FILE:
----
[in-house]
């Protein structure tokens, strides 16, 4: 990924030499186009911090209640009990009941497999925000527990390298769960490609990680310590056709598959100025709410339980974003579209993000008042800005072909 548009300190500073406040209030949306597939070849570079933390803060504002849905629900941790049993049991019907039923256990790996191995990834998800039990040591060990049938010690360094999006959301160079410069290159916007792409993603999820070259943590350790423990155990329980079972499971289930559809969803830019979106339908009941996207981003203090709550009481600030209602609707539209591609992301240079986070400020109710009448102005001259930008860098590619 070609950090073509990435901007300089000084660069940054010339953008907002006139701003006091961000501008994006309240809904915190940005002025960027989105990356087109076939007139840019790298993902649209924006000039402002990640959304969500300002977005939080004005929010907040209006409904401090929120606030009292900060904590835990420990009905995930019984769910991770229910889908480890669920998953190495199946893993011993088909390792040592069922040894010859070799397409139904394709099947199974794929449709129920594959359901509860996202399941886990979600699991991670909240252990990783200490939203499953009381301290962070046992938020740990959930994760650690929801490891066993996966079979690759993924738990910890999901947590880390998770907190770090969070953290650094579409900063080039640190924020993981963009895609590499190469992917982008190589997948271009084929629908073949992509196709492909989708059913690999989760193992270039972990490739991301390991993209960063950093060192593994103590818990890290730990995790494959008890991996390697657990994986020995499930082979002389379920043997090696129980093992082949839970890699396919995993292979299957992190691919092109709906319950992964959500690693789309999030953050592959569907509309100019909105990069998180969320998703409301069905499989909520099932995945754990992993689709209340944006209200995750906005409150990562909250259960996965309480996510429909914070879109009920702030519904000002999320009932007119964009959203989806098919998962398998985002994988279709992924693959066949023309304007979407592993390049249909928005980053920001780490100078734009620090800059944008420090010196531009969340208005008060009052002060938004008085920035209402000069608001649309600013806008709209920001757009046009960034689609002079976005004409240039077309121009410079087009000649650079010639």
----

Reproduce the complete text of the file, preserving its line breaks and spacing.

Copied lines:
[in-house]
């Protein structure tokens, strides 16, 4: 990924030499186009911090209640009990009941497999925000527990390298769960490609990680310590056709598959100025709410339980974003579209993000008042800005072909 548009300190500073406040209030949306597939070849570079933390803060504002849905629900941790049993049991019907039923256990790996191995990834998800039990040591060990049938010690360094999006959301160079410069290159916007792409993603999820070259943590350790423990155990329980079972499971289930559809969803830019979106339908009941996207981003203090709550009481600030209602609707539209591609992301240079986070400020109710009448102005001259930008860098590619 070609950090073509990435901007300089000084660069940054010339953008907002006139701003006091961000501008994006309240809904915190940005002025960027989105990356087109076939007139840019790298993902649209924006000039402002990640959304969500300002977005939080004005929010907040209006409904401090929120606030009292900060904590835990420990009905995930019984769910991770229910889908480890669920998953190495199946893993011993088909390792040592069922040894010859070799397409139904394709099947199974794929449709129920594959359901509860996202399941886990979600699991991670909240252990990783200490939203499953009381301290962070046992938020740990959930994760650690929801490891066993996966079979690759993924738990910890999901947590880390998770907190770090969070953290650094579409900063080039640190924020993981963009895609590499190469992917982008190589997948271009084929629908073949992509196709492909989708059913690999989760193992270039972990490739991301390991993209960063950093060192593994103590818990890290730990995790494959008890991996390697657990994986020995499930082979002389379920043997090696129980093992082949839970890699396919995993292979299957992190691919092109709906319950992964959500690693789309999030953050592959569907509309100019909105990069998180969320998703409301069905499989909520099932995945754990992993689709209340944006209200995750906005409150990562909250259960996965309480996510429909914070879109009920702030519904000002999320009932007119964009959203989806098919998962398998985002994988279709992924693959066949023309304007979407592993390049249909928005980053920001780490100078734009620090800059944008420090010196531009969340208005008060009052002060938004008085920035209402000069608001649309600013806008709209920001757009046009960034689609002079976005004409240039077309121009410079087009000649650079010639």